Washington D.C., Mar 23, 2013 / 04:08 pm (CNA).- The American Academy of Pediatrics’ recent support of “gay marriage” is drawing criticism from those who argue that it disregards evidence about the well-being of children of same-sex couples.
Maggie Gallagher, president of the Institute for Marriage and Public Policy, noted that there are “at least four reviews or studies in peer-reviewed literature that contest the claim that children do equally well with same-sex parents.”
None of these studies were “mentioned by the American Academy of Pediatricians in their endorsement of gay marriage,” she wrote for National Review Online.
On March 21, the American Academy of Pediatrics published a statement entitled “Promoting the Well-Being of Children Whose Parents Are Gay or Lesbian,” as well as a report supporting same-sex “marriage” as a family structure that is beneficial for children.
Benjamin Siegel, chair of the organization’s Committee on Psychosocial Aspects of Child and Family Health, said that the academy “believes there should be equal opportunity for every couple to access the economic stability and federal supports provided to married couples to raise children.”
The press statement and report endorsed “gay marriage,” adoption by single parents and adoption by the gay partner of a child’s parent.
While advocating for these changes, Ellen Perrin, a co-author of the policy statement, said that the “updated policy reflects a natural progression in the Academy’s support for families.”
The statement said that research indicates “there is no cause-and-effect relationship between parents’ sexual orientation and children’s well-being, according to the American Academy of Pediatrics policy.”
Gallagher criticized the statement and its dismissal of studies finding that children raised by same-sex partners face disadvantages.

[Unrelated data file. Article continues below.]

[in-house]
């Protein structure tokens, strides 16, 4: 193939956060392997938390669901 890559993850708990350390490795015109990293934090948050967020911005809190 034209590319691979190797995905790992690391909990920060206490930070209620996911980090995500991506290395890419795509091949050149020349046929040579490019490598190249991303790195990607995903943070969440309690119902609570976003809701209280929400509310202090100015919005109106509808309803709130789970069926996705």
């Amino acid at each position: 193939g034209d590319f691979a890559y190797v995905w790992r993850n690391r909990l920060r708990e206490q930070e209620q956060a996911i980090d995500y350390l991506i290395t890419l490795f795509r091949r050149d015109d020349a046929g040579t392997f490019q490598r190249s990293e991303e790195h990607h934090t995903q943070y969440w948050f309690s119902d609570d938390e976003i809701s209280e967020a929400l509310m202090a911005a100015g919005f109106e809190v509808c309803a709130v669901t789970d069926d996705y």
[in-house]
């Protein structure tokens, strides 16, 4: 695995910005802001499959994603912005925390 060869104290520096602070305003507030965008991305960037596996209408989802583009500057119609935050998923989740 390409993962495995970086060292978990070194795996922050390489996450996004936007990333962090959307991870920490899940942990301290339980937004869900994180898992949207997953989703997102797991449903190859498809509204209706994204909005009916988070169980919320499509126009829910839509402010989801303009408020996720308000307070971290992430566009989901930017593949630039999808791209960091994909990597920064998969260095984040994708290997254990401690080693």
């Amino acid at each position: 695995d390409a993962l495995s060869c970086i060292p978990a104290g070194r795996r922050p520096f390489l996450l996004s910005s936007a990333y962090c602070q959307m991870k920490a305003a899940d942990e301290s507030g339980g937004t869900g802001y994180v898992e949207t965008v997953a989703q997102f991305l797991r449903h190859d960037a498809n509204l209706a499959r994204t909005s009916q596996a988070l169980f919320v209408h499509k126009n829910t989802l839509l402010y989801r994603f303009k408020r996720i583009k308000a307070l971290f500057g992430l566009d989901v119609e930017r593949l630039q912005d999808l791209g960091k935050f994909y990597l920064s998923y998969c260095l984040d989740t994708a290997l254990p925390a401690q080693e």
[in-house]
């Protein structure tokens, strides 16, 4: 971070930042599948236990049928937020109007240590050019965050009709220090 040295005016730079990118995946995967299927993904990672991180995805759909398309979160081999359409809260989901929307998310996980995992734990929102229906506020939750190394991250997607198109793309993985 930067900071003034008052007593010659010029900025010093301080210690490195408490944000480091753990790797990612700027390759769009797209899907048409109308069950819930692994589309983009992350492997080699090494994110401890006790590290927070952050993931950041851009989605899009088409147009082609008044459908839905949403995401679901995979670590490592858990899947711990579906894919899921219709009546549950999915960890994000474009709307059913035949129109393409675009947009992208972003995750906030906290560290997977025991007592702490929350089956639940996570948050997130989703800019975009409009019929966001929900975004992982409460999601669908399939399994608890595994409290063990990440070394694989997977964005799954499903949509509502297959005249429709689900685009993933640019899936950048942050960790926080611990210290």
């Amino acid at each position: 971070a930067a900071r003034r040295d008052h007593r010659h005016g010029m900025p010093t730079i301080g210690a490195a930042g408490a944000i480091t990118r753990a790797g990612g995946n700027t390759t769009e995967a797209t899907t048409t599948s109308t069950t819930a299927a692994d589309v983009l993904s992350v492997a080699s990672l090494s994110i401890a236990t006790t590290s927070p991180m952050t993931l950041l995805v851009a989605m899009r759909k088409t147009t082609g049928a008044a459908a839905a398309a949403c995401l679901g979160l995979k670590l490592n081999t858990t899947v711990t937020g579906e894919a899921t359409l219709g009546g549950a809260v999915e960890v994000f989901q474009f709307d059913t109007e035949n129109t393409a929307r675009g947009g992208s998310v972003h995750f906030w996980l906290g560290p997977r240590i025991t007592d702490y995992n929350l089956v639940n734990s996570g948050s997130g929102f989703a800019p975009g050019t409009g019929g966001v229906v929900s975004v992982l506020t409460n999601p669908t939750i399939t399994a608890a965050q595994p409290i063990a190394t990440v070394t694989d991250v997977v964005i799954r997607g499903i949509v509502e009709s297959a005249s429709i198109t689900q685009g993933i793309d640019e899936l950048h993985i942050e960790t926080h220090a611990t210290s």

She said that the academy “cannot cite a single scientific study in a peer-reviewed journal showing children with gay parents are better off if their parents are considered legally married.”“How serious are we about children’s well-being in this country?” she questioned.
Last summer, University of Texas sociology professor Mark Regnerus published one of the first studies based on a large, random and representative sample of children raised in different situations. It found that children raised by same-sex couples experienced less stability and faced more problems in a variety of areas than those raised by their biological mother and father.
Soon after it was released, the study was criticized as being limited and “anti-gay,” with accusations of ethical violations and scientific misconduct raised. However, an official inquiry conducted by the university rejected these charges, finding them to be unsubstantiated.
Regnerus said in an article for National Review Online that he was “neither surprised at the statement by the American Academy of Pediatrics endorsing gay marriage nor at its timing.”
“Whether the statement adequately captures the consensus of pediatricians across the country is, of course, unknown,” he added.
He cautioned that the science “on same-sex parenting remains comparatively new” and that the studies that do exist “foster skepticism about moving quickly or universally to deny children their right to a mom and a dad.”
“In the end, we all want children to thrive,” said Regnerus. “Many organizations and scholars assert that same-sex marriage is a step toward that end, ensuring household stability.”
“Others remain skeptical, and wonder whether this isn’t more about parents’ wishes than those of children.”